Paganistan: Notes from the Secret Commonwealth

In Which One Midwest Man-in-Black Confers, Converses & Otherwise Hob-Nobs with his Fellow Hob-Men (& -Women) Concerning the Sundry Ways of the Famed but Ill-Starred Tribe of Witches.

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City Goddesses

Cities are powerful beings. In the Roman world, they were thought of as goddesses, depicted wearing what are called “mural crowns”: crowns composed of city walls, with towers.

In the largely unsacred landscape of secular modernity, this seems inconceivable, almost a joke. To take an example:

In ancient Sumer one could say:

From Her temple in Uruk She turned Her ear to descend into the Underworld.

From Her temple in Nippur She turned Her ear to descend into the Underworld.

From Her temple in Shuruppak She turned Her ear to descend into the Underworld.


But surely it is impossible to say


From Her temple in Detroit She turned Her ear to descend into the Underworld.

From Her temple in St. Paul She turned Her ear to descend into the Underworld.

From Her temple in Fargo She turned Her ear to descend into the Underworld.


while maintaining a straight face. Go ahead, try it.


There was a time when cities were sacred places. That's where we need to go again.


I live in Minneapolis, a young, pragmatic mill town that straddles the Mississippi like the Morrígan the Dagda. Unlike our sister city across the River, Buda to our Pesht, we don't have an origin myth of foundation. (Or maybe we do: see below.) St. Paul, however, was originally called “Pig's Eye.” The story goes that the trader's prize sow, pregnant and about to pop, wandered off one day. He searched for her high and low. Finally he found her, nursing her newborn farrow, on a bank overlooking the Mississippi. (How's that for an omen?) “This would make a great place for a trading post,” he thought. And the rest is history. Reads like something out of Keltic mythology, sure.


My city was named in a contest in the late 19th century. A young girl, who'd clearly had the de rigueur Classical education of the day, won it with her hybrid coinage: Dakota minne, “water” + Greek polis, “city.” So, the Water City, a name which, with our lakes, creeks, and rivers, we richly merit. While not exactly beautiful, the combination of local and incoming seems well-omened. And certainly Minneapolis is still something of a young girl of a city.


The Dakota name for Minneapolis is Bdeota, “confluence.” This was the old name for the summer village that stood where Fort Snelling stands now, where the Minnesota and Mississippi Rivers meet. It was the center from which the Dakota universe was created, and from which Trickster ascended into heaven. Somewhere out there they say that you can still see the red rock he was sitting on before his ascent. You can be sure which rock it was because it still bears the cupmarks that show where his testicles rested.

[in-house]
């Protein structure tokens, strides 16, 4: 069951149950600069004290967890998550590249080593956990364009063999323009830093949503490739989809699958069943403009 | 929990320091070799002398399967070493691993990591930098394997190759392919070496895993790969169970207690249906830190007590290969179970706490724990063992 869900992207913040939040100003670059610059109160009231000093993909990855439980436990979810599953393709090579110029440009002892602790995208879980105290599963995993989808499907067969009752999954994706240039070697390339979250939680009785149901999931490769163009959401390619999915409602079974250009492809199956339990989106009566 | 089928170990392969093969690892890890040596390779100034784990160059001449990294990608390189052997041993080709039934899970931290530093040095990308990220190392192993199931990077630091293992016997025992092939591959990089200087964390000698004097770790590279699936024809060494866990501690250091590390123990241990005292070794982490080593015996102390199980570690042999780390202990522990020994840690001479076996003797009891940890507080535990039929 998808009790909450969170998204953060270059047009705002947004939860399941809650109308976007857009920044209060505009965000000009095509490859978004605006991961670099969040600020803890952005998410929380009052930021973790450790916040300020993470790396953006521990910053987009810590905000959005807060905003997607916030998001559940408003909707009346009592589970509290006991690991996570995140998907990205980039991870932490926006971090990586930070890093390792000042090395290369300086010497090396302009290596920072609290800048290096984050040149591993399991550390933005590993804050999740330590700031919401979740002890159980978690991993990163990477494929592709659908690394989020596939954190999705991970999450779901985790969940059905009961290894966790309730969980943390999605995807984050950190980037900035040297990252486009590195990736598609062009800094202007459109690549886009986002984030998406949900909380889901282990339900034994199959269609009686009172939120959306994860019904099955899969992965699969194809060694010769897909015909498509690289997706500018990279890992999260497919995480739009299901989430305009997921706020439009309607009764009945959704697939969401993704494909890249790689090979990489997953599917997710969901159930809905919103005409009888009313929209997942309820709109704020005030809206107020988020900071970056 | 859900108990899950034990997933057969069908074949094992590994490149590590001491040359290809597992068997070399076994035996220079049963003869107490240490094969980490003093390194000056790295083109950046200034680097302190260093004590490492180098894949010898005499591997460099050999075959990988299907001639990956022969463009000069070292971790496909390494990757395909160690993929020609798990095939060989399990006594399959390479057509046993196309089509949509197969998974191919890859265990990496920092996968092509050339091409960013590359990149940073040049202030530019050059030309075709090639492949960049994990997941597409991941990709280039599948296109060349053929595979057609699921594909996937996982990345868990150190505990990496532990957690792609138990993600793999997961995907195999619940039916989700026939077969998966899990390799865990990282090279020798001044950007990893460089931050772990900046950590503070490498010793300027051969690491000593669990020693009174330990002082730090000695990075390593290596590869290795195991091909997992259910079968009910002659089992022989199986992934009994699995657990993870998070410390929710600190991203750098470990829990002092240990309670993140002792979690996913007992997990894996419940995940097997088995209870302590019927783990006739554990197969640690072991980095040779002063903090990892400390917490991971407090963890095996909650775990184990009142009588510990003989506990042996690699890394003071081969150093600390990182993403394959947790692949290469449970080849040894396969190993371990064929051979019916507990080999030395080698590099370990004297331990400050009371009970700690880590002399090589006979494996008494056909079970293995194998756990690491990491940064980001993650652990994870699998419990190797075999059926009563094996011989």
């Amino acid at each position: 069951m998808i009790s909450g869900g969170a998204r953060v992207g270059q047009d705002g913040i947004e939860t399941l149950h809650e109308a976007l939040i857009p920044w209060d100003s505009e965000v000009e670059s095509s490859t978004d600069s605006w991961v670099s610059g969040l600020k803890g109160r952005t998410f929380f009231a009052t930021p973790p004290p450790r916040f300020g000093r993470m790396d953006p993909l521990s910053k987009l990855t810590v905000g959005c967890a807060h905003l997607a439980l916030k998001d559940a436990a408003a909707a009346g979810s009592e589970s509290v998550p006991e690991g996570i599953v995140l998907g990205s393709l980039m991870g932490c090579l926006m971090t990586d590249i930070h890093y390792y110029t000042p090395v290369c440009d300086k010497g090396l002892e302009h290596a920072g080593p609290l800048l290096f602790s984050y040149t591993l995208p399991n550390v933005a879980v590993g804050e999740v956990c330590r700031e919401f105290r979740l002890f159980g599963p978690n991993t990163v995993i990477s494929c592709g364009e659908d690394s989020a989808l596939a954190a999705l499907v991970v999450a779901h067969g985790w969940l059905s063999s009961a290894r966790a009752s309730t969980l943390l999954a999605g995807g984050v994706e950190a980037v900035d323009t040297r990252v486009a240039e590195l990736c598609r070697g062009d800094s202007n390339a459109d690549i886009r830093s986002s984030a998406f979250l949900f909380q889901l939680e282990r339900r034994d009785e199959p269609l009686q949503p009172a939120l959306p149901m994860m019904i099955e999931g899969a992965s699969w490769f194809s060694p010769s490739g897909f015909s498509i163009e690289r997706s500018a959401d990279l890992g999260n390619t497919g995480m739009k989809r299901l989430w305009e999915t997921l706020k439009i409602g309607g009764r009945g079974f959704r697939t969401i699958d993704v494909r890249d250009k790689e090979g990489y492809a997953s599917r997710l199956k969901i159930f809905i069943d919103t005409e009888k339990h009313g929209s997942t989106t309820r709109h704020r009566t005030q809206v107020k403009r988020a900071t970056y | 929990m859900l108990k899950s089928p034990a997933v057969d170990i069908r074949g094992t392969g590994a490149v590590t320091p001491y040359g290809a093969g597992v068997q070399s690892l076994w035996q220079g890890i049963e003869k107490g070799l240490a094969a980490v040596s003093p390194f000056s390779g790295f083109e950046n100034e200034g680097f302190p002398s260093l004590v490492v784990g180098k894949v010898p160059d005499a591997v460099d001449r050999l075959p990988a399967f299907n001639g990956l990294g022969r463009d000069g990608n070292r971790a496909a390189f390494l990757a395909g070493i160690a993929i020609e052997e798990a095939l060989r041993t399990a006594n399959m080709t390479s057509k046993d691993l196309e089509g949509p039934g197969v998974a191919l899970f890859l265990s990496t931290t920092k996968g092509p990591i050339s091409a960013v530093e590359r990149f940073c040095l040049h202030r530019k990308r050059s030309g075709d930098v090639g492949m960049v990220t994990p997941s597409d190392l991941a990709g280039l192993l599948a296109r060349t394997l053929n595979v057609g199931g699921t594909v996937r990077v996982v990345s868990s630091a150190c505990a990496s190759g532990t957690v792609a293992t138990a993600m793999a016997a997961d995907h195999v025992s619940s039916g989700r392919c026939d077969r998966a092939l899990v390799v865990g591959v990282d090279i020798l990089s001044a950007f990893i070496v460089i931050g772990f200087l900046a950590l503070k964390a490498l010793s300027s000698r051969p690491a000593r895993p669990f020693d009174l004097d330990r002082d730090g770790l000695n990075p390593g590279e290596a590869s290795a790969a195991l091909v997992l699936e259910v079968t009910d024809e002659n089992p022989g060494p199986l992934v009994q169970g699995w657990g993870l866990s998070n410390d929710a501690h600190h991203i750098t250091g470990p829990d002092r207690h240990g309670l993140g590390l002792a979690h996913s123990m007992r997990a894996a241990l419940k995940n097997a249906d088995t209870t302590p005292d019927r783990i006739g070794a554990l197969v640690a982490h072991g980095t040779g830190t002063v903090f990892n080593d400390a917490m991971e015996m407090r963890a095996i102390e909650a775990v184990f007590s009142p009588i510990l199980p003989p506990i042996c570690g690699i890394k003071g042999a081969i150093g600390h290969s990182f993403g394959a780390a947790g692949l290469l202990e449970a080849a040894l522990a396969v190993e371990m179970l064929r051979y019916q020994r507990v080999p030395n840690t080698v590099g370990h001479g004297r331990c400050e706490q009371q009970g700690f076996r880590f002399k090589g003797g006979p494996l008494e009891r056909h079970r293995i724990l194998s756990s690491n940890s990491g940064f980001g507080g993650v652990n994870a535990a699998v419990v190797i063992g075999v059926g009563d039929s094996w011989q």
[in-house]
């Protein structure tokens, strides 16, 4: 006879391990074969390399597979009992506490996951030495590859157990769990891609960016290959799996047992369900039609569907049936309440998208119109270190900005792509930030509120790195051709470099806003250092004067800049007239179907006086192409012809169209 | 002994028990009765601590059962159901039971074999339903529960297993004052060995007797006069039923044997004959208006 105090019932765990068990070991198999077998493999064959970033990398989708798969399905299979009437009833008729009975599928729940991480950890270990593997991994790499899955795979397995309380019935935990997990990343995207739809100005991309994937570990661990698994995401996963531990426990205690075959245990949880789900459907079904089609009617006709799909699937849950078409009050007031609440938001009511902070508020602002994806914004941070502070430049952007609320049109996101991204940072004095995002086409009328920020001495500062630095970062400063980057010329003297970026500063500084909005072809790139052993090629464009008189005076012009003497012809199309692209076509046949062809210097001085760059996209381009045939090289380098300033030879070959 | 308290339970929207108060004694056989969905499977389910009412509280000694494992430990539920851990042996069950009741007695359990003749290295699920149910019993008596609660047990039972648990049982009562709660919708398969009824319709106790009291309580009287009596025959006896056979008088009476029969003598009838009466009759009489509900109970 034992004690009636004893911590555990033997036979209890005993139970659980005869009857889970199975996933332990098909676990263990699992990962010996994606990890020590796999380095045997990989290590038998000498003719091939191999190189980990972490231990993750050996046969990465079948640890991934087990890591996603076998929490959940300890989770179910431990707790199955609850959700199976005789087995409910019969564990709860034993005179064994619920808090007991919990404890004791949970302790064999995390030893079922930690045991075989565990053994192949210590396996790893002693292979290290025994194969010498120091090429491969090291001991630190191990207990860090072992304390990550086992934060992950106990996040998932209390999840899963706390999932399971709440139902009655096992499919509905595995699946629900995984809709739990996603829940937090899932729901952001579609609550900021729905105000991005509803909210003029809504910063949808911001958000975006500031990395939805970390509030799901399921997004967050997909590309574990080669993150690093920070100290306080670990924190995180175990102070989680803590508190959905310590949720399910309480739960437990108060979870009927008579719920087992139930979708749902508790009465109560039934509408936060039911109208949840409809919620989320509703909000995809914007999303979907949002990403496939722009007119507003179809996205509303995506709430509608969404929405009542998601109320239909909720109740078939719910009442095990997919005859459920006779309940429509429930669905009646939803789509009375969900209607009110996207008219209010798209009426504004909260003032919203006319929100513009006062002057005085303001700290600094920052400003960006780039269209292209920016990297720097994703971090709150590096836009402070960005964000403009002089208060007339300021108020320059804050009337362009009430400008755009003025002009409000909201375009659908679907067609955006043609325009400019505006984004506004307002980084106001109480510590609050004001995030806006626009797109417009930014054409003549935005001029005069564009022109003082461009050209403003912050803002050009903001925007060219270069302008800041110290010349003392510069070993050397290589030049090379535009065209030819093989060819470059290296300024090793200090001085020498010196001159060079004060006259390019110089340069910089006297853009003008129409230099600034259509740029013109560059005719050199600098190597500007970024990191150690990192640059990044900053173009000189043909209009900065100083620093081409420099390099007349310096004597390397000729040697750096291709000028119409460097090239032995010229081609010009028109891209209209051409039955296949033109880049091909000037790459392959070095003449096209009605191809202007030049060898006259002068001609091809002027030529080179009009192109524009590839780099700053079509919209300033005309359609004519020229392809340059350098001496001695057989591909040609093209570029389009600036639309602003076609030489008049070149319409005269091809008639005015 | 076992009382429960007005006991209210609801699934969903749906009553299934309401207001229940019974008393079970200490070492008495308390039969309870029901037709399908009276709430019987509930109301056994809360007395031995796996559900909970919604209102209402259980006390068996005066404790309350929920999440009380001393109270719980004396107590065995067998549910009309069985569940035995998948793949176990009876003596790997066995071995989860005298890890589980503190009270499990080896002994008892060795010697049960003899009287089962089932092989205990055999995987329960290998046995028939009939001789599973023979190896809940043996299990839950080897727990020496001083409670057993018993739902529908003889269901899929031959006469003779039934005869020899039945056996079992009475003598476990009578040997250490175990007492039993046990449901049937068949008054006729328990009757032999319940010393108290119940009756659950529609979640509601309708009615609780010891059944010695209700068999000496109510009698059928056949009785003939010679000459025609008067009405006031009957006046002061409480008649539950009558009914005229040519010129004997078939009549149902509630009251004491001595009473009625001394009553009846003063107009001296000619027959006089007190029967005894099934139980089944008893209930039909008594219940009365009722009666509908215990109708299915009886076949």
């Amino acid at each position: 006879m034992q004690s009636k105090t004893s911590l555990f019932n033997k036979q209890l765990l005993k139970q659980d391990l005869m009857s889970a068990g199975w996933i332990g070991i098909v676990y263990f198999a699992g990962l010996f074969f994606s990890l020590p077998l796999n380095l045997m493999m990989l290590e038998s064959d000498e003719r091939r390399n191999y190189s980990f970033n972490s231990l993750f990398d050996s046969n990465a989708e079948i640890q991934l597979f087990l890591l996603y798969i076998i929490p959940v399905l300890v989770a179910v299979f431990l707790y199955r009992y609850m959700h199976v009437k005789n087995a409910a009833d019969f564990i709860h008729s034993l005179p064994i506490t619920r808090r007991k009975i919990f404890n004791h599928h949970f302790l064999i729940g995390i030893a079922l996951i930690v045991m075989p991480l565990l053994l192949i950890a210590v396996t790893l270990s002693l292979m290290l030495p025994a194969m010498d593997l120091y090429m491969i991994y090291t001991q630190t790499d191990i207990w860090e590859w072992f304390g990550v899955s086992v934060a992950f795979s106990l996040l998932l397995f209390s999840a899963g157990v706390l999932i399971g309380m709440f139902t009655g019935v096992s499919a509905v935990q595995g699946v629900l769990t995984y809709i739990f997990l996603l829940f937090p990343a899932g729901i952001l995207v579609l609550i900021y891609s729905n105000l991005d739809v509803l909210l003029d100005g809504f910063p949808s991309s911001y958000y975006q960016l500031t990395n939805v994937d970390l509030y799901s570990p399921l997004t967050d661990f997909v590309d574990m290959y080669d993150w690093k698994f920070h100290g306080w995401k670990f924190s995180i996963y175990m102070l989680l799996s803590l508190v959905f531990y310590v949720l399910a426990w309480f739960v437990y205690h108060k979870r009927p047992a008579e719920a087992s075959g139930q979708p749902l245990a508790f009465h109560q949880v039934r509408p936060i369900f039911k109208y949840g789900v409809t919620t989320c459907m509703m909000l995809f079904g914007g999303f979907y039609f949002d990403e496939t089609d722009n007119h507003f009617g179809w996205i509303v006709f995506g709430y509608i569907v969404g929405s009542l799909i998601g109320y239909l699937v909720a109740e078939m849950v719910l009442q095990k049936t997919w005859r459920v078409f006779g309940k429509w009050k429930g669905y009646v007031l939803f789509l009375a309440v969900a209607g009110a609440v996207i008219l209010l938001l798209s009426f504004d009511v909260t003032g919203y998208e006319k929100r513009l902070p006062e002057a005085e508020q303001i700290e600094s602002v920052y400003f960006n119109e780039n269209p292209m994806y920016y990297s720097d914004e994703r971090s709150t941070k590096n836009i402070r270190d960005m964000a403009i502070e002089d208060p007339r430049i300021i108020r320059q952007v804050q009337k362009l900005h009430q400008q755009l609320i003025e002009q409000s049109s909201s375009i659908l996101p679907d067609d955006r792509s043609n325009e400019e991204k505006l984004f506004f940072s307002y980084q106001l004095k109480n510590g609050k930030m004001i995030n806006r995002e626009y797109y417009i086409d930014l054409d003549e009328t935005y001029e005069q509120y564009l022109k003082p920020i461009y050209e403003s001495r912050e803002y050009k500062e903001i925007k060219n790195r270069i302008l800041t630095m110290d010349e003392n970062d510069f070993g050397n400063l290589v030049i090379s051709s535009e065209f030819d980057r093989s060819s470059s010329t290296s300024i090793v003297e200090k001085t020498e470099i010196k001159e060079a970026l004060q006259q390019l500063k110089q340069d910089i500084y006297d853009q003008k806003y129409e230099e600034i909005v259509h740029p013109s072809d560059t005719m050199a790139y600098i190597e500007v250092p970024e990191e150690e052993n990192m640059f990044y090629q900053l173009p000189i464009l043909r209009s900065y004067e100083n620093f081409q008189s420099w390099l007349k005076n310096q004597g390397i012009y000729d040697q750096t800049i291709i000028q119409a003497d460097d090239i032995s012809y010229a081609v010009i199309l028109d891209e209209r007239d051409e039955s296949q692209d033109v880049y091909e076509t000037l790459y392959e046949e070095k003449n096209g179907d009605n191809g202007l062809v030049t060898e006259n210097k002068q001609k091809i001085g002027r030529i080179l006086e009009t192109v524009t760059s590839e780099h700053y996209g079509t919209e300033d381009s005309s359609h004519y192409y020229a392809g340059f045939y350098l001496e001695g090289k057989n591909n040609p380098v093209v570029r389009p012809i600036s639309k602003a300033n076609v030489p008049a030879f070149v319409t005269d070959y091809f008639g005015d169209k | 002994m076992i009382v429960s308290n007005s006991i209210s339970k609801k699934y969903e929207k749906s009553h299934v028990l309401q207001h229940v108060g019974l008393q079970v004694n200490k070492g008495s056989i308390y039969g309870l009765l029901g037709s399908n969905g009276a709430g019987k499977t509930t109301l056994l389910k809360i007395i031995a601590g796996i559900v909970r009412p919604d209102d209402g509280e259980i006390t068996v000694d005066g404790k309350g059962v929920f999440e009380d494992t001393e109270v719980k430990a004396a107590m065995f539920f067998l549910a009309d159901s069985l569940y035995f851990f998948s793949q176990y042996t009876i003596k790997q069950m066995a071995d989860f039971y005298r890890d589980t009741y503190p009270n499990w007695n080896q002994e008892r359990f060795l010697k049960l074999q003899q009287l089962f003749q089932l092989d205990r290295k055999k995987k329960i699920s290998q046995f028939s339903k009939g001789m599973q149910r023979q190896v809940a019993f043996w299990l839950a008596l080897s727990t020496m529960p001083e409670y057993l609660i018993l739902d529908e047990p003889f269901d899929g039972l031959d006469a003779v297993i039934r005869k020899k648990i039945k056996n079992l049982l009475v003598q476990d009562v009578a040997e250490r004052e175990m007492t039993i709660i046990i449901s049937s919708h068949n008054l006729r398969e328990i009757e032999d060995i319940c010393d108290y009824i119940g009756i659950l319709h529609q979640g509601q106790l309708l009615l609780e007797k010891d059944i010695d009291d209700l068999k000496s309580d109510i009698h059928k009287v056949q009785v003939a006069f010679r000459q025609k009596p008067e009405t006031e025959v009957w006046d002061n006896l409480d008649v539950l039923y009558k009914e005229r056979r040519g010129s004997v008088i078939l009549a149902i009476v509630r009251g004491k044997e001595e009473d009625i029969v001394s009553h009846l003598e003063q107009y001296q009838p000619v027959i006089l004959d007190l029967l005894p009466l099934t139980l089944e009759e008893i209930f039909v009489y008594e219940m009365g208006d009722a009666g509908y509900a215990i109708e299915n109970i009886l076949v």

The other local name is Gah-kah-bey-kong, which, if my Anishinabe (Ojibwe) is correct, means “Right-Angle Rock Place.” To people accustomed to a curvilinear, organic architecture of birch bark and bent poles, the city's east-west street grid and angular brick buildings must have seemed alien, surreal.


Maybe things are beginning to change. The other day I drove past a sign for “The Church of Minneapolis.” I suspect, though, that this may read differently to pagan and non-pagan eyes.


A while back, I discussed the matter with a few of the Elders of Paganistan: what will She look like, the goddess Minneapolis, in her temple down by city hall, when the city officials come to stand before her on civic holidays, invoke her by her secret name,* and sacrifice to her?


We agreed on three things.


Like her sister goddesses, she'll wear a mural crown.


Since city goddesses tend to be seen as mothers to their people, she'll be bare-breasted and offering a breast.


Lastly, she'll be fish-tailed.


Hey, she's the embodiment of the City of Waters.


Of course, she's a mermaid.**



*All cities have secret names, used only in their secret-most rites.. Rome's was Flora; Constantinople's Anthusa, “flowering.”

**So, in the pagan future, the seal of the city of Minneapolis will bear a mermaid, and the seal of the city formerly known as "'Saint' Paul" will bear a sow suckling her young.

Makes sense.


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Tagged in: cities Goddess Goddesses
Poet, scholar and storyteller Steven Posch was raised in the hardwood forests of western Pennsylvania by white-tailed deer. (That's the story, anyway.) He emigrated to Paganistan in 1979 and by sheer dint of personality has become one of Lake Country's foremost men-in-black. He is current keeper of the Minnesota Ooser.


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